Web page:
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Chronicle of Higher Education - The origins of empathy — in mice?

If there is human empathy, and no one really doubts that, there should be animal precursors. Charles Darwin predicted this in 1872, in his book The Expression of the Emotions in Man and Animals, but few scientists have pursued the idea.

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Published on : 16 Nov 2011

New! Graduate Interest Group on Entrepreneurship, for U3 and Graduate students

This graduate interest group will offer the opportunity to learn about entrepreneurship and the process behind turning science-based ideas into successful products.

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Published on : 15 Nov 2011

Washington Post - Books on health and wellness address exercise and growing your own food

The dust jacket may suggest a straightforward health guide, but break the binding on this book by Joe Schwarcz, a McGill University professor and Discovery Channel Canada regular, and you’ll find a livelier take on wellness.

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Published on : 14 Nov 2011

The public face of science at McGill gets a major boost

$5.5-million gift from Lorne Trottier secures the future of high-profile science outreach initiatives

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Published on : 08 Nov 2011

MEDIA ADVISORY: Putting alternative medicine under the microscope

Leading health experts to discuss non-conventional approaches at the Seventh Trottier Symposium

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Published on : 03 Nov 2011

SPACE: Astronomers find the Justin Bieber of millisecond pulsars

"It's a bit like finding Justin Bieber when you thought you were at a Stones concert," - McGill astrophysicist Vicky Kaspi on a newly discovered bright young "ultra-luminous millisecond pulsar."

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Published on : 03 Nov 2011

Globe and Mail - Ottawa mulls new labelling rules for 'natural' deli meats

The federal government is considering new restrictions that may prevent food manufacturers from labelling processed meat products as “natural” if they contain cultured celery extract, a preserving agent that is a source of potentially unhealthy nitrates and nitrites.

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Published on : 24 Oct 2011

Montreal Gazette - Beeping ball signalled start of space race

(Joe Schwarcz) The "beep - beep - beep" sounded innocent enough, but it shook America to its very core. Why? Because it was coming from outer space!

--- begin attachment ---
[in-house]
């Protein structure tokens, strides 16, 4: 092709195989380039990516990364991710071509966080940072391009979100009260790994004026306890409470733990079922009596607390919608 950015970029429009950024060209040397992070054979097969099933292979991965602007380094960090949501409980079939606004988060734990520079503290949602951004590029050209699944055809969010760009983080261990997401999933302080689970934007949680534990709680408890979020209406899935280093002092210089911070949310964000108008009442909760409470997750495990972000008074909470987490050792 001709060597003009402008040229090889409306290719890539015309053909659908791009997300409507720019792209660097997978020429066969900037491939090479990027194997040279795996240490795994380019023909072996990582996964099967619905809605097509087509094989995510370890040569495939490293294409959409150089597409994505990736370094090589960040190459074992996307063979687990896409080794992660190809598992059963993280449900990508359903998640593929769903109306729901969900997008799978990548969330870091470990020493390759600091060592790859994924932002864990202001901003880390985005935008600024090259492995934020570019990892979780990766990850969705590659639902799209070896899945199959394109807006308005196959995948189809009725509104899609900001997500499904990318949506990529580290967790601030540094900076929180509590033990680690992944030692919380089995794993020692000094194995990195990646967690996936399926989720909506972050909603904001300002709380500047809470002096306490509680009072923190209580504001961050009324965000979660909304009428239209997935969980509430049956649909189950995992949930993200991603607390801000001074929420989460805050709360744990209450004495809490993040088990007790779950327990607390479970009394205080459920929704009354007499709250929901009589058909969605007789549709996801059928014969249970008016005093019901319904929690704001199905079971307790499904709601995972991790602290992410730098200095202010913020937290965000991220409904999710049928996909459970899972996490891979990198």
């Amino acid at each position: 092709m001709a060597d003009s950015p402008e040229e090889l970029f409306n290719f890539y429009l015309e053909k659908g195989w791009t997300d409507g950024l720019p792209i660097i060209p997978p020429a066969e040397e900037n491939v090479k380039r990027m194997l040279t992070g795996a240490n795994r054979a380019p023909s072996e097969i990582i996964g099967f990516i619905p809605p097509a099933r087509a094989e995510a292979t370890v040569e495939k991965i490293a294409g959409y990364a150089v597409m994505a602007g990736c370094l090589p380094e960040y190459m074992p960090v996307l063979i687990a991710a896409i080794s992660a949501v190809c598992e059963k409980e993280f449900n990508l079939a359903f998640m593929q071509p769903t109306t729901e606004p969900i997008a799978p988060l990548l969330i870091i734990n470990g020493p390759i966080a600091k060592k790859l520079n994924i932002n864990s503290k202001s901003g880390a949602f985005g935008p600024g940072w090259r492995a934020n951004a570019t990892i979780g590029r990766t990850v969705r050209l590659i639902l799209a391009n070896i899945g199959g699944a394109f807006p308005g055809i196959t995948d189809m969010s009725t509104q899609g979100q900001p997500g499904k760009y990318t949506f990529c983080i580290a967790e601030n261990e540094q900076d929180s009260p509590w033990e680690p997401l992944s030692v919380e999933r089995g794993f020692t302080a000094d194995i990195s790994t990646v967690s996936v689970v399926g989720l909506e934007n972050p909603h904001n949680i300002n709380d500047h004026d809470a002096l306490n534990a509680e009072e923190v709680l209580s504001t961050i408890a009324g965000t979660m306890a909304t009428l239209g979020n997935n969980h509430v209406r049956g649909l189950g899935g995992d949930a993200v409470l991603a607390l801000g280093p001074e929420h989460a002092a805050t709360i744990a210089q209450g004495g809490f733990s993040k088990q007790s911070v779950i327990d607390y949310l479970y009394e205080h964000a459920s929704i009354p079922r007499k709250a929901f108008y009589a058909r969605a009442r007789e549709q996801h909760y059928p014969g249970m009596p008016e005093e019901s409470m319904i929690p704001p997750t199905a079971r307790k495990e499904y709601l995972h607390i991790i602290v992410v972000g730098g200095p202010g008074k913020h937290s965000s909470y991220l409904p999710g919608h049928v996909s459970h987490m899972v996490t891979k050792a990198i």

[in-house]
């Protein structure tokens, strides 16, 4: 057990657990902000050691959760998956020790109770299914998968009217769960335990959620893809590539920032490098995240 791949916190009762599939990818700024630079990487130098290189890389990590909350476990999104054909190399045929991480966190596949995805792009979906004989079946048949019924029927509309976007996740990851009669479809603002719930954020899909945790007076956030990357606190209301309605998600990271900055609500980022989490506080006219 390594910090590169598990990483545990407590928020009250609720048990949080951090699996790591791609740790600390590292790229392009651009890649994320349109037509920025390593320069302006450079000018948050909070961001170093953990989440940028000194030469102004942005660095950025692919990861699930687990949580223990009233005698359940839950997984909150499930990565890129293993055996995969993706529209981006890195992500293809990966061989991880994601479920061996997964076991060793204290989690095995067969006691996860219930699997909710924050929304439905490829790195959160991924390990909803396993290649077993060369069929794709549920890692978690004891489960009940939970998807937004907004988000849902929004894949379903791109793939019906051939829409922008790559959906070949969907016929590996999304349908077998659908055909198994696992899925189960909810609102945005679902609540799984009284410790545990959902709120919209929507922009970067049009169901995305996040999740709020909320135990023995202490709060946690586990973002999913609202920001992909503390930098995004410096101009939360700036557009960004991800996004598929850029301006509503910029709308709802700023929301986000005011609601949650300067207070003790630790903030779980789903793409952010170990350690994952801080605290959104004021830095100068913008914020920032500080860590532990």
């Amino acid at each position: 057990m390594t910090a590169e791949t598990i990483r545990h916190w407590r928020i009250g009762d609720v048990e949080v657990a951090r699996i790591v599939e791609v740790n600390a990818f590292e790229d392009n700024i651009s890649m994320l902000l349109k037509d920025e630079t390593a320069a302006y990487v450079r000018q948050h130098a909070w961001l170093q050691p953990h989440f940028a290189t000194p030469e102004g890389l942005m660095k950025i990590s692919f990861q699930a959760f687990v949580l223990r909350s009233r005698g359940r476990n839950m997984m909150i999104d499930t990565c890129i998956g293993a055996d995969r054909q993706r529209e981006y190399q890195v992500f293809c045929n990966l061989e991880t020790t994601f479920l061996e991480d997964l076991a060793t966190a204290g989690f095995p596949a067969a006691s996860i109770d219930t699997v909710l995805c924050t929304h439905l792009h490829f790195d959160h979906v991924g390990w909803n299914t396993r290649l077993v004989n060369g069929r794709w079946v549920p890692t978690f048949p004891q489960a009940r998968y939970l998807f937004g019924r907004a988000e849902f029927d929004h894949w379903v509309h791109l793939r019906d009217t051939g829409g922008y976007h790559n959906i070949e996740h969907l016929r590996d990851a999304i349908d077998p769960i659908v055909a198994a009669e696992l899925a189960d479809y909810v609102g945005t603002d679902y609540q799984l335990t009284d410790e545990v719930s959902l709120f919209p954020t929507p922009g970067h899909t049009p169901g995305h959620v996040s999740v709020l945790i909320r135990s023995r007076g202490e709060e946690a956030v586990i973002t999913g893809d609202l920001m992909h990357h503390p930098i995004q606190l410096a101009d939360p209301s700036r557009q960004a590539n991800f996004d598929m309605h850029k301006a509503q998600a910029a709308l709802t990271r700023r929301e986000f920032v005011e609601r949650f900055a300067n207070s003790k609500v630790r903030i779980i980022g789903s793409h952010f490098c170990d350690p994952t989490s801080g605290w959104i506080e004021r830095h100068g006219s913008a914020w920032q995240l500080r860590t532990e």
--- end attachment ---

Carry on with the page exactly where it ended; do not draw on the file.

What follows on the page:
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Published on : 22 Oct 2011

Le Devoir - Adapt à McGill : L'arctique pourrait devenir une bombe au méthane

Le réchauffement climatique fait «fondre» le pergélisol. En Arctique, les effets des changements de température soudains sur la vie microbienne, ainsi que sur les échanges biologiques et chimiques des nutriments, sont encore peu étudiés.

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Published on : 22 Oct 2011

New Scientist - Harness viruses to make dazzling colours without dye

Talk about a viral idea. Vibrant reds, blues, greens and yellows have been made without any dye or paint. Instead the colours arise from an intricate pattern of virus particles that reflects only certain wavelengths of light.

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Published on : 20 Oct 2011

Globe and Mail - 'Natural' deli meats may not be as healthy as you think

Bacon, hot dogs, deli meats and other processed meats have long been considered guilty-pleasure foods that contain unhealthy preservatives, additives and any number of chemical ingredients. Now, food companies are trying to change that image by creating “natural” lines of processed meat products from real ingredients with no added preservatives.

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Published on : 16 Oct 2011

Montreal Gazette - Synthetic colours are both dazzling and disturbing

(Chemistry professor Joe Schwarcz): Thanks to chemical ingenuity, we lead a colourful life. Synthetic dyes have served up a feast for the eyes but they may leave us starving for good health.

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Published on : 15 Oct 2011

Vancouver Sun - Satellites provide a larger view of hunger

A five-point plan to double our food supply faces serious obstacles, often because people don't want to give up what they have. When you take a satellite's-eye view, the world's food problem comes into clear focus: The planet's best agricultural land is not necessarily where the most people live.

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Published on : 15 Oct 2011